Learn more about Choosing a Kubernetes Operator for Cassandra.
PostgreSQL is a database management system that operates on the Linux operating system and interacts with objects in a relational fashion. It is named as such because it uses SQL to retrieve data stored in the database’s tables.
- Follows ACID standards
- Manages multiple versions of a single file
- Support for user-defined data types
- Substantial fault tolerance
- Can store pictures, video, audio, and graphical data
- Financial services industry: PostgreSQL efficiently handles OLTP workloads
- Geometric data: PostGIS is a GIS plugin that offers hundreds of types of geometric data analysis.
- Manufacturing: Industries that embrace PostgreSQL as a reliable and inexpensive storage backbone can experience rapid innovation and growth. Its automatic fail-over configuration helps provide system updates with minimal downtime.
How Does PostgreSQL Work with Kubernetes?
We can deploy PostgreSQL on Kubernetes with the help of a Postgres operator or a Helm chart. The operator monitors changes to PostgreSQL cluster manifests and configures the clusters according to requirements. Kubernetes also allows for the isolation of other PostgreSQL-based apps running on the same virtual machine or within the same Kubernetes cluster. One of the many ways to profit from the power and efficiency of Postgres is its deployment on Kubernetes.
Learn more about Choosing a Kubernetes Operator for PostgreSQL.
MongoDB is a NoSQL database that stores data as key-value pairs. It is a free and open-source document database that allows for fast data processing, data modeling, and administration in corporate applications. It also supports auto-scaling alongside various operating systems including Windows and Linux.
- Scalable and manageable database
- “Replica set” functionality provides automated fail-over and data redundancy
- Internal memory stores the working data set, allowing faster data access
- High-performance data persistence and input and output operations
- Data modeling simplifies storing complex structures (e.g., hierarchical relationships)
- Customer behavior analyses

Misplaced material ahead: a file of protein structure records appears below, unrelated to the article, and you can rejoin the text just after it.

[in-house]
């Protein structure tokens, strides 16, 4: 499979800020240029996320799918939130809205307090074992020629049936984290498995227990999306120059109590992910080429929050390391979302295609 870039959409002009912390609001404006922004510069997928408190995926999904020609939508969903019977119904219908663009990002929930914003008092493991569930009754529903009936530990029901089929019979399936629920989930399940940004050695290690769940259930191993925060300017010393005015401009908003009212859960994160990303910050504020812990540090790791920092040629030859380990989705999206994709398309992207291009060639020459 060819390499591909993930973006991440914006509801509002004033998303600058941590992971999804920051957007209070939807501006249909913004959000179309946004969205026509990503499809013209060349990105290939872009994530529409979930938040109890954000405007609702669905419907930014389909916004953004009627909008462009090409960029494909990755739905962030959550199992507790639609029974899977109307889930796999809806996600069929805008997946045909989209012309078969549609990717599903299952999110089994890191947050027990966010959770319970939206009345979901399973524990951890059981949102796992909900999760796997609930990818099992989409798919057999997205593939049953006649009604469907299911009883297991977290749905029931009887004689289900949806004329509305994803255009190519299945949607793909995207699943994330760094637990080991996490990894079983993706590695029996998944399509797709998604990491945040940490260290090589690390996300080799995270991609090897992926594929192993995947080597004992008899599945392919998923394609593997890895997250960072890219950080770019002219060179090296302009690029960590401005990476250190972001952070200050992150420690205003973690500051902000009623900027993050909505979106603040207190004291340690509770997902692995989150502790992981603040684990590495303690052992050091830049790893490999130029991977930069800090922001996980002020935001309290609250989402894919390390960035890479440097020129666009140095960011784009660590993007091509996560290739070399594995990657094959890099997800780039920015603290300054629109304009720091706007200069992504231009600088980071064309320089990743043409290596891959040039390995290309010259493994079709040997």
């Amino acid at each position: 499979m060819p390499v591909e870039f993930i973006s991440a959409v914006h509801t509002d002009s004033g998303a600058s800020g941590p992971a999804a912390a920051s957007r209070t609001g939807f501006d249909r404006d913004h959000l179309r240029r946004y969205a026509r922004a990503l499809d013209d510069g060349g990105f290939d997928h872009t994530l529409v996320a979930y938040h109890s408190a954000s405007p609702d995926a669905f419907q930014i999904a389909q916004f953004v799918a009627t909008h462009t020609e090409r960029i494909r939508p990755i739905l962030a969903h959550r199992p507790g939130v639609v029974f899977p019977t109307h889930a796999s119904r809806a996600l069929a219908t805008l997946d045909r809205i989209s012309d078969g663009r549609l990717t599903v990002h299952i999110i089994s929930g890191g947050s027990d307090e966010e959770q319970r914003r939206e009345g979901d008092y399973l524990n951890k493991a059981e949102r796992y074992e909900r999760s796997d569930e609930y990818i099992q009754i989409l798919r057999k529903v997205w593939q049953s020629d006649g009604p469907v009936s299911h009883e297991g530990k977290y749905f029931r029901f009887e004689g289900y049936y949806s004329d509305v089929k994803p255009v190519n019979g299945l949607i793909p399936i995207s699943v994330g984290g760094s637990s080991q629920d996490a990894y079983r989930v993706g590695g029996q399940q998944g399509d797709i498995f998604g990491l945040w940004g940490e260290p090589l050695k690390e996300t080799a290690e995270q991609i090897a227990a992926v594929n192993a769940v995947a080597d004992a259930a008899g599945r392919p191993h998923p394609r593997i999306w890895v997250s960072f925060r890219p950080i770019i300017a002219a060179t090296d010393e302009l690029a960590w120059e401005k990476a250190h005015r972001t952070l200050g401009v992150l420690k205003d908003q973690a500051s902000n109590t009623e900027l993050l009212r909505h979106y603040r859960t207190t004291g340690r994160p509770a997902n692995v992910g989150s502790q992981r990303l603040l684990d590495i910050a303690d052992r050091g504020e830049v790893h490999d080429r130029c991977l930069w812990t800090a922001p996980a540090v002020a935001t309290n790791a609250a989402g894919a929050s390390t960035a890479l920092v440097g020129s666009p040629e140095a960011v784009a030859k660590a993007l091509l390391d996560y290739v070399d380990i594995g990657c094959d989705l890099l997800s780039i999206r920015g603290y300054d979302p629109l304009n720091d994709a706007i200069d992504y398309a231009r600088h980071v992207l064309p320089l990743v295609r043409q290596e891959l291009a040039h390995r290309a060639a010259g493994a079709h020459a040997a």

- Real-time data integration
- Product information management
- Scaling and mobility
- Internet of things
How Does MongoDB Work with Kubernetes?
The official MongoDB operator is available for use with MongoDB on Kubernetes. It provides specifications of the MongoDB cluster to easily connect with Kubernetes. One advantage of deploying Kubernetes with MongoDB is that it increases the stability of applications. With the appropriate configuration, the MongoDB operator immediately addresses component failure. Furthermore, each microservice may also access resources based on what is required at the time of the failure.
CockroachDB is an SQL database based on a key-value pair. Its built-in SQL API is compatible with ACID transactions, which do not require user intervention or additional resources to remain active. As such, we can structure, manipulate, and query data with ease. CockroachDB scales horizontally and can withstand the failure of a single disk or an entire data center.
- Cross-cloud migration
- Support for languages like Java, Python, Ruby, and Go
- Input and output transparency (distributed transactions)
- High availability
- Scaling and repair on an automated basis
- Transaction processing systems used for online financial and sales transactions
- Distributed database solutions
How Does CockroachDBWork with Kubernetes?
Cockroach Labs created CockroachDB with the Kubernetes container orchestration system in mind. When it comes to Kubernetes, the added job of deploying and managing databases specifically to make app storage compatible can be a time-consuming and burdensome task. The features of CockroachDB, such as symmetrical instances, automatic fail-over, and distributed architecture, make it the perfect choice for Kubernetes-related workloads. Furthermore, their open-source Kubernetes operator can automate deployment and manage the overall Kubernetes cluster.
How Do Kubernetes Operators Simplify the Deployment and Operation of These Databases?
Kubernetes operators develop and run applications both on top of Kubernetes and in the background of its APIs. A single Kubernetes operator enables automation for managing the installation of services. For example, installing the Kubernetes Operator for MongoDB handles the entire lifecycle of that service. It provides the ability to install all the necessary packaging within a single command. Essentially, it does the heavy lifting and simplifies the use of various services with Kubernetes. This allows us to easily extend its capabilities in order to support specific applications and use cases.
Although its dynamic stateless nature has historically presented difficulties for data storage in the Kubernetes environment, the addition of StatefulSets in Kubernetes 1.5 provided the necessary features for managing stateful applications. StatefulSets and persistent volumes allow more traditional database technologies to operate within a Kubernetes environment.
With many available database technologies from which to choose, the ability to complement Kubernetes can be a crucial factor in the decision-making process.
If you are interested in operating database technologies in a Kubernetes environment, you can learn more about data management solutions like Portworx, which can help provide a scalable and secure data layer in a Kubernetes environment